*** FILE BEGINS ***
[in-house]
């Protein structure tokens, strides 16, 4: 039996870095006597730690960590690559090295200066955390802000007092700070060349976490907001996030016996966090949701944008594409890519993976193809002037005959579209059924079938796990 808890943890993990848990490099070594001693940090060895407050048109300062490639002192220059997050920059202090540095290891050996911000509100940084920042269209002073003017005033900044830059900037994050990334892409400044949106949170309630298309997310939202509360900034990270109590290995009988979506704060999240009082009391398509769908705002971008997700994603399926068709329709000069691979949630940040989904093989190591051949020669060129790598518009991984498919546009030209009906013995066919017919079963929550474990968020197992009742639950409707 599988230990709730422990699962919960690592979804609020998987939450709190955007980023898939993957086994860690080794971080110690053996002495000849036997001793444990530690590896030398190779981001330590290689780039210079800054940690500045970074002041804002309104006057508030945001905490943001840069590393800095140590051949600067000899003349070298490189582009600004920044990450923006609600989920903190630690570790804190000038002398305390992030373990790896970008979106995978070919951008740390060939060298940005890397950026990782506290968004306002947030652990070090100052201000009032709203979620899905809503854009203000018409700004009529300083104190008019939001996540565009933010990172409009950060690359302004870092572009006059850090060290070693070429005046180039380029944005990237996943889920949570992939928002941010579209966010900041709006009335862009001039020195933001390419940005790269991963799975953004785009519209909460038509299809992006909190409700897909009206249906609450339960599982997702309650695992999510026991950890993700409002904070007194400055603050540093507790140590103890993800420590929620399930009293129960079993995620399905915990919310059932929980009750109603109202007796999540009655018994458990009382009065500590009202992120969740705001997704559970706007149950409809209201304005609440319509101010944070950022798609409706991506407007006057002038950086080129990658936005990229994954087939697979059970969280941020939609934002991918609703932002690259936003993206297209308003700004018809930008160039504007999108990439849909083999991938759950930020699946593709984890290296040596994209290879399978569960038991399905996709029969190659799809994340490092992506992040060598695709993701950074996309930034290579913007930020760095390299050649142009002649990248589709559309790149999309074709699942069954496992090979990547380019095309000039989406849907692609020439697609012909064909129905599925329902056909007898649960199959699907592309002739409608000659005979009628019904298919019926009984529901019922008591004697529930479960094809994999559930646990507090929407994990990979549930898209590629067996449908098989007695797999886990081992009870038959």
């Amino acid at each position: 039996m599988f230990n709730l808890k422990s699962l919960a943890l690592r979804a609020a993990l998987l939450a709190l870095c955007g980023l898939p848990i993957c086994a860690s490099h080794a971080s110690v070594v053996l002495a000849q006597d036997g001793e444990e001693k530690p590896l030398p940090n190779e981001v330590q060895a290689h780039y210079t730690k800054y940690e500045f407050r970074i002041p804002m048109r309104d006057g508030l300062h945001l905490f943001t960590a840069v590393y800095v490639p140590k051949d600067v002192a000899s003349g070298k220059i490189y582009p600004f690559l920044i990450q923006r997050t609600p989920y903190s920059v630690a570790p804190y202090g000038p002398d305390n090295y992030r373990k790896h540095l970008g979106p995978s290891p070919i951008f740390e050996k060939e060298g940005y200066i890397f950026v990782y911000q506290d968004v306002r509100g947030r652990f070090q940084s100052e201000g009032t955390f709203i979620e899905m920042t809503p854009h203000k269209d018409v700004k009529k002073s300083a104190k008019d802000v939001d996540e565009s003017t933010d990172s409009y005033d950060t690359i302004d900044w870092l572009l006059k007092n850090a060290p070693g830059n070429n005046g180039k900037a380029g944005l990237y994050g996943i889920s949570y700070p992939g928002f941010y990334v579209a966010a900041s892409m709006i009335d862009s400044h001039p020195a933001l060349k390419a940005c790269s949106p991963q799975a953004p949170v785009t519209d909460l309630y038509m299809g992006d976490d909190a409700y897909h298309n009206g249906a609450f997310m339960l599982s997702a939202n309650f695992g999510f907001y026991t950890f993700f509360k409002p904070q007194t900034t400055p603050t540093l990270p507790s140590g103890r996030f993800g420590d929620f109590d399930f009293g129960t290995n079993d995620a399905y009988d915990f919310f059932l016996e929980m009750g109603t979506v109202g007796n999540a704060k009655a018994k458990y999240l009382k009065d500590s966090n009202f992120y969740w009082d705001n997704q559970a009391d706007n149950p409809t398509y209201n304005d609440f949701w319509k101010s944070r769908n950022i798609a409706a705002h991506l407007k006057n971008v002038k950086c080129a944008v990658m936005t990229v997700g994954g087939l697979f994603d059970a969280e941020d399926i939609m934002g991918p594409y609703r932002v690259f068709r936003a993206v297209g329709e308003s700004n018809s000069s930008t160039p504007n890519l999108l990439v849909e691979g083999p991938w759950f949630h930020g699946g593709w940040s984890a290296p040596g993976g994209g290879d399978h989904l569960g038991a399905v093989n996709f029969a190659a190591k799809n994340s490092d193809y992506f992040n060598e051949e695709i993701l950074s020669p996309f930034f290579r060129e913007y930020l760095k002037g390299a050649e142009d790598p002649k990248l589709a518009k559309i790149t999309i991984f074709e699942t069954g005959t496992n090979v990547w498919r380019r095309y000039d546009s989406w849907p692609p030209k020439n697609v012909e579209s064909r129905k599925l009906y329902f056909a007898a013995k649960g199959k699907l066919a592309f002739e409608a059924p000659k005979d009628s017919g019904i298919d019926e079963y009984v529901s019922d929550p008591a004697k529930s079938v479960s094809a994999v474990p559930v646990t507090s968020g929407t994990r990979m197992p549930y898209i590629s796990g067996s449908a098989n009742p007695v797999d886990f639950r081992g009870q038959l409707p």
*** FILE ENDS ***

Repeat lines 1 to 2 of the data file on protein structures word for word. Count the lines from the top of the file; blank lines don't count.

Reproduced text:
[in-house]
């Protein structure tokens, strides 16, 4: 039996870095006597730690960590690559090295200066955390802000007092700070060349976490907001996030016996966090949701944008594409890519993976193809002037005959579209059924079938796990 808890943890993990848990490099070594001693940090060895407050048109300062490639002192220059997050920059202090540095290891050996911000509100940084920042269209002073003017005033900044830059900037994050990334892409400044949106949170309630298309997310939202509360900034990270109590290995009988979506704060999240009082009391398509769908705002971008997700994603399926068709329709000069691979949630940040989904093989190591051949020669060129790598518009991984498919546009030209009906013995066919017919079963929550474990968020197992009742639950409707 599988230990709730422990699962919960690592979804609020998987939450709190955007980023898939993957086994860690080794971080110690053996002495000849036997001793444990530690590896030398190779981001330590290689780039210079800054940690500045970074002041804002309104006057508030945001905490943001840069590393800095140590051949600067000899003349070298490189582009600004920044990450923006609600989920903190630690570790804190000038002398305390992030373990790896970008979106995978070919951008740390060939060298940005890397950026990782506290968004306002947030652990070090100052201000009032709203979620899905809503854009203000018409700004009529300083104190008019939001996540565009933010990172409009950060690359302004870092572009006059850090060290070693070429005046180039380029944005990237996943889920949570992939928002941010579209966010900041709006009335862009001039020195933001390419940005790269991963799975953004785009519209909460038509299809992006909190409700897909009206249906609450339960599982997702309650695992999510026991950890993700409002904070007194400055603050540093507790140590103890993800420590929620399930009293129960079993995620399905915990919310059932929980009750109603109202007796999540009655018994458990009382009065500590009202992120969740705001997704559970706007149950409809209201304005609440319509101010944070950022798609409706991506407007006057002038950086080129990658936005990229994954087939697979059970969280941020939609934002991918609703932002690259936003993206297209308003700004018809930008160039504007999108990439849909083999991938759950930020699946593709984890290296040596994209290879399978569960038991399905996709029969190659799809994340490092992506992040060598695709993701950074996309930034290579913007930020760095390299050649142009002649990248589709559309790149999309074709699942069954496992090979990547380019095309000039989406849907692609020439697609012909064909129905599925329902056909007898649960199959699907592309002739409608000659005979009628019904298919019926009984529901019922008591004697529930479960094809994999559930646990507090929407994990990979549930898209590629067996449908098989007695797999886990081992009870038959």